Just, I can’t quite see how with someone else’s technology (phone and OS) it would, in the end, be different to others on the market. Google realised this, having given away their OS to so many other parties, they couldn’t prove it to be special on their own phone,

  15. yeah facebook phone would be good because all your contacts are there already- never have problem with losing numbers anymore. but can you do facetime on it?

  16. It would be nice if they simply allowed you to hide friends or apps from your News Feed. Thanks for pointing out the sync feature for Friends. I’d previously used an app to add Facebook profile pics to my iPhone contacts. However, given that it is Facebook, I did push the button on providing them with all my contact information. Their disclaimer of “Please make sure your friends are comfortable with any use you make of their information.” is also disconcerting.

    1. No kidding, that actually freaked me out and prevented me from clicking it. Something about the perceived unnecessariness of them sucking all the data out of my phone makes me stingy!

  17. All great points about what the Facebook app should do Robert. If Facebook are interested in improving their iphone app you just gave them a roadmap.

    I think it’s possible that Facebook are seriously considering their own phone or at least a partnership. Skype have already done it here in the UK with 3. If I were them I’d go further and think about MVNO.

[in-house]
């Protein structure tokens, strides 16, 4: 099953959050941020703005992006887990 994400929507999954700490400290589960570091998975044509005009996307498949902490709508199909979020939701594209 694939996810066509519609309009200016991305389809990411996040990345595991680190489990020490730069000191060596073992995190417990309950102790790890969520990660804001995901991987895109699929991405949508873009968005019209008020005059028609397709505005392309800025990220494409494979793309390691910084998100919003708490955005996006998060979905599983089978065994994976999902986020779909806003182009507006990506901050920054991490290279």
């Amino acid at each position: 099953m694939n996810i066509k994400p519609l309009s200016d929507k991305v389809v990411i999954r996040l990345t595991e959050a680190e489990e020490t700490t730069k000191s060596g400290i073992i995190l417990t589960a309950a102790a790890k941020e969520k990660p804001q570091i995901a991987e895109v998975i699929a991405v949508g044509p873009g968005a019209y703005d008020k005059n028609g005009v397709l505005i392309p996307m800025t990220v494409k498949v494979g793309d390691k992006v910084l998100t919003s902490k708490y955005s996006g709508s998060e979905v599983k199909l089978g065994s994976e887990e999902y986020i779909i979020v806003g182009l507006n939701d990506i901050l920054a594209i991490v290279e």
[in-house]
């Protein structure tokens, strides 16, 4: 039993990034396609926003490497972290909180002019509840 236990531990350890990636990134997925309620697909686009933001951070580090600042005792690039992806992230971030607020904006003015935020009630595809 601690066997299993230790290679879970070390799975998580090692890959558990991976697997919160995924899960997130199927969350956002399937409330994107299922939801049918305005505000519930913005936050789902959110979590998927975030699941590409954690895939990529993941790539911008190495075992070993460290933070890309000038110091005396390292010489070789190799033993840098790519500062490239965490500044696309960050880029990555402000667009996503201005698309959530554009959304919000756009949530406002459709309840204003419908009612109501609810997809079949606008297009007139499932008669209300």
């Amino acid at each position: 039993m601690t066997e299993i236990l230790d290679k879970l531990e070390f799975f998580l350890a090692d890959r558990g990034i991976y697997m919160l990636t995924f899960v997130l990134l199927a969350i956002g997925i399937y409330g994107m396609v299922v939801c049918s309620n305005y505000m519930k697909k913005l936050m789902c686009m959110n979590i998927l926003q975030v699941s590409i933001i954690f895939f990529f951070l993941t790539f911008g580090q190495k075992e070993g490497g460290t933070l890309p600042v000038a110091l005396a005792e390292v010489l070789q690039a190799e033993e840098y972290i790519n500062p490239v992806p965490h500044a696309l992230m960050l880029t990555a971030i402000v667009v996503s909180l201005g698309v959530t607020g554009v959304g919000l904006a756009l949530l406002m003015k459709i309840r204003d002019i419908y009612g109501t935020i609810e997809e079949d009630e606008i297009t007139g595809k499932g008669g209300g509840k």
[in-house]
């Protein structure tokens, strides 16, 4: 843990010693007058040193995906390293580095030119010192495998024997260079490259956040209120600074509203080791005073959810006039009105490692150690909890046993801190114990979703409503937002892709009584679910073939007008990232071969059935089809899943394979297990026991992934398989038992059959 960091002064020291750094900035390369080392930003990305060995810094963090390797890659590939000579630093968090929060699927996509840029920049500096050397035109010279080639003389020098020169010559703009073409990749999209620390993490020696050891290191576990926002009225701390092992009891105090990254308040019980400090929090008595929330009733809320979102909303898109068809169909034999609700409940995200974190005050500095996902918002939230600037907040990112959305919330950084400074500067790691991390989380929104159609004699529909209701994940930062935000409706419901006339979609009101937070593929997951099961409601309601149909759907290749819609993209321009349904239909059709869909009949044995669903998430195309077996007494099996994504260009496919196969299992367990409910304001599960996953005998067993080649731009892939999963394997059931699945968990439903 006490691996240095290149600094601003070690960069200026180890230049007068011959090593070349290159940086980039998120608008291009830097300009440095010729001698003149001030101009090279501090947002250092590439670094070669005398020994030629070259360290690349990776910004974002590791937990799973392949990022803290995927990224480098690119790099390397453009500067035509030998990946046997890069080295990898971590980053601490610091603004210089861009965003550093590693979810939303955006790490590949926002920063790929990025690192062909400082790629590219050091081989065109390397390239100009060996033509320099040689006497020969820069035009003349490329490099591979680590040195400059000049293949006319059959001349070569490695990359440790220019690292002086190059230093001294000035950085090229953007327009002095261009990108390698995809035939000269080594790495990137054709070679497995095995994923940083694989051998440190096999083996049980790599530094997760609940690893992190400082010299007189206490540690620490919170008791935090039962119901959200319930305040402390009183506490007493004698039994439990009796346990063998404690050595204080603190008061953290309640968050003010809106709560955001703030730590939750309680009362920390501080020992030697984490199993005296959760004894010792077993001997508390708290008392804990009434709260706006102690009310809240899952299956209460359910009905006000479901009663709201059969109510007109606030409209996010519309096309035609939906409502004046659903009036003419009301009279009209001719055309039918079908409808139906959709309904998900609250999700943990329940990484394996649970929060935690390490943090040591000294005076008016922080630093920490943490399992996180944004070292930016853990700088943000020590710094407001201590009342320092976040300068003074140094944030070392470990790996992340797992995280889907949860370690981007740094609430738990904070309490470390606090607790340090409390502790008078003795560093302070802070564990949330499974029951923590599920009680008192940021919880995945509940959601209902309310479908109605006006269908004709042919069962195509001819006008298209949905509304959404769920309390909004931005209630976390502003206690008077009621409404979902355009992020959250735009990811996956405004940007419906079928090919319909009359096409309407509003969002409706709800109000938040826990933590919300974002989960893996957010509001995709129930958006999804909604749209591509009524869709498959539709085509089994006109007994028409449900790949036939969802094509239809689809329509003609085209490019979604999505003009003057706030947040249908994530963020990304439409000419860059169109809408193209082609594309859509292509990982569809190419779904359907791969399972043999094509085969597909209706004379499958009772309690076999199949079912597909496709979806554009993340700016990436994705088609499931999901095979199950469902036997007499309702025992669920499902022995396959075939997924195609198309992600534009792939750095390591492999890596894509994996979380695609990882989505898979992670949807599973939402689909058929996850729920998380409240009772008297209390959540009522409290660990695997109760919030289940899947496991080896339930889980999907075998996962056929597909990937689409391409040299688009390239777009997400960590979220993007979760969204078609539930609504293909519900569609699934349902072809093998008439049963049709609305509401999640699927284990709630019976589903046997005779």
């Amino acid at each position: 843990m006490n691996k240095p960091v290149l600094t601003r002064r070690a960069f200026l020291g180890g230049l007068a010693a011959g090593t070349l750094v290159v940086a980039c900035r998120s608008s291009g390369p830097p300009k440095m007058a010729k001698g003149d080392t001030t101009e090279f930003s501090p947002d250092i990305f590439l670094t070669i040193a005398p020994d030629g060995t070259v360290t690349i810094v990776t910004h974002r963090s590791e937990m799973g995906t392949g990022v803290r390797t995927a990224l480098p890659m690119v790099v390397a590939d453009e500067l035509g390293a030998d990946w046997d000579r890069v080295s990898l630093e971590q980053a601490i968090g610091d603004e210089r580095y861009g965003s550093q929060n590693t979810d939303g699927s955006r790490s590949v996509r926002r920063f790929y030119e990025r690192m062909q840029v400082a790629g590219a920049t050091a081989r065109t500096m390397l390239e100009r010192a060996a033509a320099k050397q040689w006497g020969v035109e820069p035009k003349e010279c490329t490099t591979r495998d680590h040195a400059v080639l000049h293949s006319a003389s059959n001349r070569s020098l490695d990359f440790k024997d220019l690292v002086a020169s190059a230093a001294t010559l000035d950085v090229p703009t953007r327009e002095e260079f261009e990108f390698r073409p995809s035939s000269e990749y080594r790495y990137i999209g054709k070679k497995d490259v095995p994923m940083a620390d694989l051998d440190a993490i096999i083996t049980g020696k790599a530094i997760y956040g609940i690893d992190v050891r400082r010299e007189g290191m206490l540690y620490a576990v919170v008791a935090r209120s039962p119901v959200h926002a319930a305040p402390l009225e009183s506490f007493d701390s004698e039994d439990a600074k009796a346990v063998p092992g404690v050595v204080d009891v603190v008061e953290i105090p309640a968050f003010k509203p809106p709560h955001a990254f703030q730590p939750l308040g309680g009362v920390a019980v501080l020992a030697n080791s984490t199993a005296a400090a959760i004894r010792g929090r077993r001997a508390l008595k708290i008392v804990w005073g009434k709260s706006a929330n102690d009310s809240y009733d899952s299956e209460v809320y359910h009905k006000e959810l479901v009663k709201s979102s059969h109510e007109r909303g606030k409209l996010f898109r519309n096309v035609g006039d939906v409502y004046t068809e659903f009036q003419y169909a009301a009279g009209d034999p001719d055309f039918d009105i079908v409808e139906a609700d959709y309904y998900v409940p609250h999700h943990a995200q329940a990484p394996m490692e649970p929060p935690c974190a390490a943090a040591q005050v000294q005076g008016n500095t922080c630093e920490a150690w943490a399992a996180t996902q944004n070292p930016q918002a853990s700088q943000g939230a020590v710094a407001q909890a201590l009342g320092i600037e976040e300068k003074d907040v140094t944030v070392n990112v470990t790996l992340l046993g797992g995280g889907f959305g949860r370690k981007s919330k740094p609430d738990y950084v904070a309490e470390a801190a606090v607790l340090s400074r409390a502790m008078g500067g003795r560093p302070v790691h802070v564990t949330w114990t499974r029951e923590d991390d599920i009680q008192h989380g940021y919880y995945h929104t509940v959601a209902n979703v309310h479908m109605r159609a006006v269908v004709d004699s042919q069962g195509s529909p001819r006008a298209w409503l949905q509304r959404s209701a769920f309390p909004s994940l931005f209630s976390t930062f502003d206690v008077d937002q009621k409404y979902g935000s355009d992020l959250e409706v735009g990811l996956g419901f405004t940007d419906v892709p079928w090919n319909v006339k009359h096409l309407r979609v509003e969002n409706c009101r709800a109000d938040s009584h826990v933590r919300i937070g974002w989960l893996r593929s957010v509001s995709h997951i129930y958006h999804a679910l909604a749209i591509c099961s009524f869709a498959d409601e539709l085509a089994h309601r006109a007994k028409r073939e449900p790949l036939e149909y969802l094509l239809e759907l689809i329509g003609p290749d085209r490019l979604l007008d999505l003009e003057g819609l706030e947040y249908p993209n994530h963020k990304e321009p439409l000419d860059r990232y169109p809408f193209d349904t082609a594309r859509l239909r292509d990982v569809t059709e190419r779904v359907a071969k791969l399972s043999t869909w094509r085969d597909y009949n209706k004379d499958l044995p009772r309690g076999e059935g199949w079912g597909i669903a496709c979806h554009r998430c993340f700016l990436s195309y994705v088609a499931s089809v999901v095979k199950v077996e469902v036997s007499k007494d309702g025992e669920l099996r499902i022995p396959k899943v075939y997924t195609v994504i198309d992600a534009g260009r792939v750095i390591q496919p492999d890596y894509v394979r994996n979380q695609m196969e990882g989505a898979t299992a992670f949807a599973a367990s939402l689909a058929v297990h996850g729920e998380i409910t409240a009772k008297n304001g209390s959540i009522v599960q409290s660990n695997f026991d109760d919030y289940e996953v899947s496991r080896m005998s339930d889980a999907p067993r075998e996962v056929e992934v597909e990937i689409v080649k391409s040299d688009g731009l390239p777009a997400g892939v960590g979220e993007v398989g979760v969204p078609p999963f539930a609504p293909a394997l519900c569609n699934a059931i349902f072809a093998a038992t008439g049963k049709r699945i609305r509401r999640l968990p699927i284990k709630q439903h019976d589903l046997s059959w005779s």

18. Slightly off topic… Regarding video support, you can upload a video simultaneously to Facebook and YouTube emailing it to Posterous. I know you abandoned it a while ago, but for this kind of things they are great.

  19. Slightly off topic… Regarding video support, you can upload a video simultaneously to Facebook and YouTube emailing it to Posterous. I know you abandoned it a while ago, but for this kind of things they are great.

  20. Slightly off topic… Regarding video support, you can upload a video simultaneously to Facebook and YouTube emailing it to Posterous. I know you abandoned it a while ago, but for this kind of things they are great.

  21. Slightly off topic… Regarding video support, you can upload a video simultaneously to Facebook and YouTube emailing it to Posterous. I know you abandoned it a while ago, but for this kind of things they are great.

  22. Slightly off topic… Regarding video support, you can upload a video simultaneously to Facebook and YouTube emailing it to Posterous. I know you abandoned it a while ago, but for this kind of things they are great.